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Cramer was astonished that Smith kept his job after a major breach at the agency may have put data from 143 million U.S. consumers at risk.
The "Mad Money" host expressed his outrage with Smith on "Squawk on the Street " several days after news of the breach broke, saying that Smith should have been fired that day and that the breach could have been prevented.
On Monday, Equifax acknowledged a second, unrelated security "incident" that was not previously reported.
The first breach gave hackers access to Equifax customers' Social Security numbers, birth dates, and even driver's license numbers and credit card information — all ample ammunition for identity thieves to wreak havoc.
The hack was the fifth-largest in history. And while several midlevel executives were fired in connection with the breach, Cramer insisted that wasn't enough.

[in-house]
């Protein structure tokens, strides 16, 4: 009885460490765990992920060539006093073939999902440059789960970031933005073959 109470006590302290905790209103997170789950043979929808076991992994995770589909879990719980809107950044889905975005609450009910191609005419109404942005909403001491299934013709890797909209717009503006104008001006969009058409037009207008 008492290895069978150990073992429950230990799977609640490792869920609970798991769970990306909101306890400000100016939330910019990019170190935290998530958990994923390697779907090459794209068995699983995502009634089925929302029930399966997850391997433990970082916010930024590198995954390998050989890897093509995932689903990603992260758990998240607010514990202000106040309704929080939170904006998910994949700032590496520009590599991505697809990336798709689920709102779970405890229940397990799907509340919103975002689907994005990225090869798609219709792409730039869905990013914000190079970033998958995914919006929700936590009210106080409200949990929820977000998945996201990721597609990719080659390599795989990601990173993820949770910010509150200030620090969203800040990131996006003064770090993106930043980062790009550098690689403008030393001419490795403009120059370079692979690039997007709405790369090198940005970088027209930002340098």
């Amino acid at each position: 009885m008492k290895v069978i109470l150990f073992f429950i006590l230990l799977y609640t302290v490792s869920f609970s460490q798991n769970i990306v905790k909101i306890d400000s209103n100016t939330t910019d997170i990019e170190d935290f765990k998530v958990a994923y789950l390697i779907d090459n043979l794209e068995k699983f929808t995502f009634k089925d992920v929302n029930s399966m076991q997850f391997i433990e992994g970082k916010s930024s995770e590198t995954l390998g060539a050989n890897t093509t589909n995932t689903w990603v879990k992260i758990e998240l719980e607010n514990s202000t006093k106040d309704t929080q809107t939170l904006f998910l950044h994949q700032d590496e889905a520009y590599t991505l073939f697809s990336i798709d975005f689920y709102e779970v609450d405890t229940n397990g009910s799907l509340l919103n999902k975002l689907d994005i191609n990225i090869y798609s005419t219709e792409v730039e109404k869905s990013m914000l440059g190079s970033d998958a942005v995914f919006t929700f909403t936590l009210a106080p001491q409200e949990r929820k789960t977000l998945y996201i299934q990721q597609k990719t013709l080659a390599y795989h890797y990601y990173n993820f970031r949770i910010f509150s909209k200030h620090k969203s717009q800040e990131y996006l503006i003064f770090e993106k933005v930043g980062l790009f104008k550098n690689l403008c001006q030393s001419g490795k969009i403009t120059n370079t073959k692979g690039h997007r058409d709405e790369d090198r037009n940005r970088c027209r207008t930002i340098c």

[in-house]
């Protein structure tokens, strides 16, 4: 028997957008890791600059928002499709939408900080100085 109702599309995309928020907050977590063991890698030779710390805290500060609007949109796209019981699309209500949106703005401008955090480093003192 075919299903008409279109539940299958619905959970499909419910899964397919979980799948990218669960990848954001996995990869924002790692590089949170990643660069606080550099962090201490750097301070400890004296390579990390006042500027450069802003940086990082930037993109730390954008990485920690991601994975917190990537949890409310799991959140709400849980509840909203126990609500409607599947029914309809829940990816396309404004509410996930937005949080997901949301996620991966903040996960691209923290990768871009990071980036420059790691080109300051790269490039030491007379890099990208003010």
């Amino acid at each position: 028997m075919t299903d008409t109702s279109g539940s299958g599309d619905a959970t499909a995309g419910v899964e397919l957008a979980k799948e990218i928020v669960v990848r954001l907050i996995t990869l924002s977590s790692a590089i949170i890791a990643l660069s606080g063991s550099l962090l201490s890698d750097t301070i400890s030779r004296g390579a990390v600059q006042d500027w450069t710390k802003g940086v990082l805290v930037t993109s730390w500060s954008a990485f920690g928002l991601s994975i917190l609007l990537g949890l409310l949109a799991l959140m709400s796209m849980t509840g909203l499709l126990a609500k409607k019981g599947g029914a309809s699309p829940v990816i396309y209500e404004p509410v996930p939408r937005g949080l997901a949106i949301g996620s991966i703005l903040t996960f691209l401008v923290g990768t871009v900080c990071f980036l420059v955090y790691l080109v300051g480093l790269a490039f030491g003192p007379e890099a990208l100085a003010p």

"Given the sensitive nature of the data Equifax deals with, cybersecurity should've been a major priority for the company, right? It clearly was not," Cramer said. "And, of course, Smith should've done a much better job of at least pretending to care about the victims here. You could say this is all the fault of the cybersecurity team, but honestly, the buck has to stop somewhere, and the whole thing has been handled so poorly that Smith has to go."
Cramer added that this wasn't Equifax's first rodeo. The firm has been hacked at least four other times just since 2016 despite having top technology executives on its board and being responsible for highly sensitive customer data.
"Equifax needs to do better, end of story, and they're not going to convince anyone they really care about the issue until [Smith] leaves. So he's stuck on the 'Mad Money' Wall of Shame and the stock simply cannot be owned until he agrees, judiciously, to spend more time with his family," Cramer concluded.
Equifax did not immediately respond to CNBC's request for comment.